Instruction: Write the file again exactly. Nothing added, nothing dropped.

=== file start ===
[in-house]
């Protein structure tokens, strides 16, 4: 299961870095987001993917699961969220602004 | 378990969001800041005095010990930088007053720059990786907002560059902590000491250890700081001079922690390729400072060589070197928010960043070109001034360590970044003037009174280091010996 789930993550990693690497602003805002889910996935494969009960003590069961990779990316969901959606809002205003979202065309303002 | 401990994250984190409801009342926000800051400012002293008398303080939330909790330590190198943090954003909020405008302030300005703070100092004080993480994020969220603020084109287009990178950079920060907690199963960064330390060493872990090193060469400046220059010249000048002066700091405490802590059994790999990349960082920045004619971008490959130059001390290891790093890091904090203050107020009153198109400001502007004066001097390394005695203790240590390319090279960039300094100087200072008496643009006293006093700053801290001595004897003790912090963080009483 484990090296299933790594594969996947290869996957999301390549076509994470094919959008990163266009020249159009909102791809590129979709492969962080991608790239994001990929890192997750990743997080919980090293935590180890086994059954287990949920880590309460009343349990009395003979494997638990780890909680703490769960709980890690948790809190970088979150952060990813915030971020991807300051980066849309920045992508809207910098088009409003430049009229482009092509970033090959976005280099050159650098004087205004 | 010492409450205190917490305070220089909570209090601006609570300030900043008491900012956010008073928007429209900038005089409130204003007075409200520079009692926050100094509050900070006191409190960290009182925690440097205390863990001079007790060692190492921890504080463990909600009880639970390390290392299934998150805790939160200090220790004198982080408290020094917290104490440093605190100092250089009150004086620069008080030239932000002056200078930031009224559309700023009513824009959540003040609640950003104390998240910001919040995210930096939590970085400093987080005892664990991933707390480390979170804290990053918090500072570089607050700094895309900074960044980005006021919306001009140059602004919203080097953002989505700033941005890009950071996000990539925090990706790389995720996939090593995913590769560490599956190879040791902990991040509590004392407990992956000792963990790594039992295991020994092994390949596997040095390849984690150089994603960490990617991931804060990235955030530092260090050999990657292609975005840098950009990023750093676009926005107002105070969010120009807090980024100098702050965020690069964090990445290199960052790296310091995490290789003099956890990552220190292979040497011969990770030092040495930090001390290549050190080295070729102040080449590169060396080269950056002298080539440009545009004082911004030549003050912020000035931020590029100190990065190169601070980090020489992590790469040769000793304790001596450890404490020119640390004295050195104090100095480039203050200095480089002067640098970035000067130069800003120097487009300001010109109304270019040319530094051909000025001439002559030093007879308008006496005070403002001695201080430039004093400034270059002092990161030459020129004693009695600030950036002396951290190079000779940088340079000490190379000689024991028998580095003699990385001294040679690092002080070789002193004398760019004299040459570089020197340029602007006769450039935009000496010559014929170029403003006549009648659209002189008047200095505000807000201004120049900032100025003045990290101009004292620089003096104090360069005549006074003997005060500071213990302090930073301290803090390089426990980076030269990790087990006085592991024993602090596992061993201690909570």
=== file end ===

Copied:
[in-house]
């Protein structure tokens, strides 16, 4: 299961870095987001993917699961969220602004 | 378990969001800041005095010990930088007053720059990786907002560059902590000491250890700081001079922690390729400072060589070197928010960043070109001034360590970044003037009174280091010996 789930993550990693690497602003805002889910996935494969009960003590069961990779990316969901959606809002205003979202065309303002 | 401990994250984190409801009342926000800051400012002293008398303080939330909790330590190198943090954003909020405008302030300005703070100092004080993480994020969220603020084109287009990178950079920060907690199963960064330390060493872990090193060469400046220059010249000048002066700091405490802590059994790999990349960082920045004619971008490959130059001390290891790093890091904090203050107020009153198109400001502007004066001097390394005695203790240590390319090279960039300094100087200072008496643009006293006093700053801290001595004897003790912090963080009483 484990090296299933790594594969996947290869996957999301390549076509994470094919959008990163266009020249159009909102791809590129979709492969962080991608790239994001990929890192997750990743997080919980090293935590180890086994059954287990949920880590309460009343349990009395003979494997638990780890909680703490769960709980890690948790809190970088979150952060990813915030971020991807300051980066849309920045992508809207910098088009409003430049009229482009092509970033090959976005280099050159650098004087205004 | 010492409450205190917490305070220089909570209090601006609570300030900043008491900012956010008073928007429209900038005089409130204003007075409200520079009692926050100094509050900070006191409190960290009182925690440097205390863990001079007790060692190492921890504080463990909600009880639970390390290392299934998150805790939160200090220790004198982080408290020094917290104490440093605190100092250089009150004086620069008080030239932000002056200078930031009224559309700023009513824009959540003040609640950003104390998240910001919040995210930096939590970085400093987080005892664990991933707390480390979170804290990053918090500072570089607050700094895309900074960044980005006021919306001009140059602004919203080097953002989505700033941005890009950071996000990539925090990706790389995720996939090593995913590769560490599956190879040791902990991040509590004392407990992956000792963990790594039992295991020994092994390949596997040095390849984690150089994603960490990617991931804060990235955030530092260090050999990657292609975005840098950009990023750093676009926005107002105070969010120009807090980024100098702050965020690069964090990445290199960052790296310091995490290789003099956890990552220190292979040497011969990770030092040495930090001390290549050190080295070729102040080449590169060396080269950056002298080539440009545009004082911004030549003050912020000035931020590029100190990065190169601070980090020489992590790469040769000793304790001596450890404490020119640390004295050195104090100095480039203050200095480089002067640098970035000067130069800003120097487009300001010109109304270019040319530094051909000025001439002559030093007879308008006496005070403002001695201080430039004093400034270059002092990161030459020129004693009695600030950036002396951290190079000779940088340079000490190379000689024991028998580095003699990385001294040679690092002080070789002193004398760019004299040459570089020197340029602007006769450039935009000496010559014929170029403003006549009648659209002189008047200095505000807000201004120049900032100025003045990290101009004292620089003096104090360069005549006074003997005060500071213990302090930073301290803090390089426990980076030269990790087990006085592991024993602090596992061993201690909570």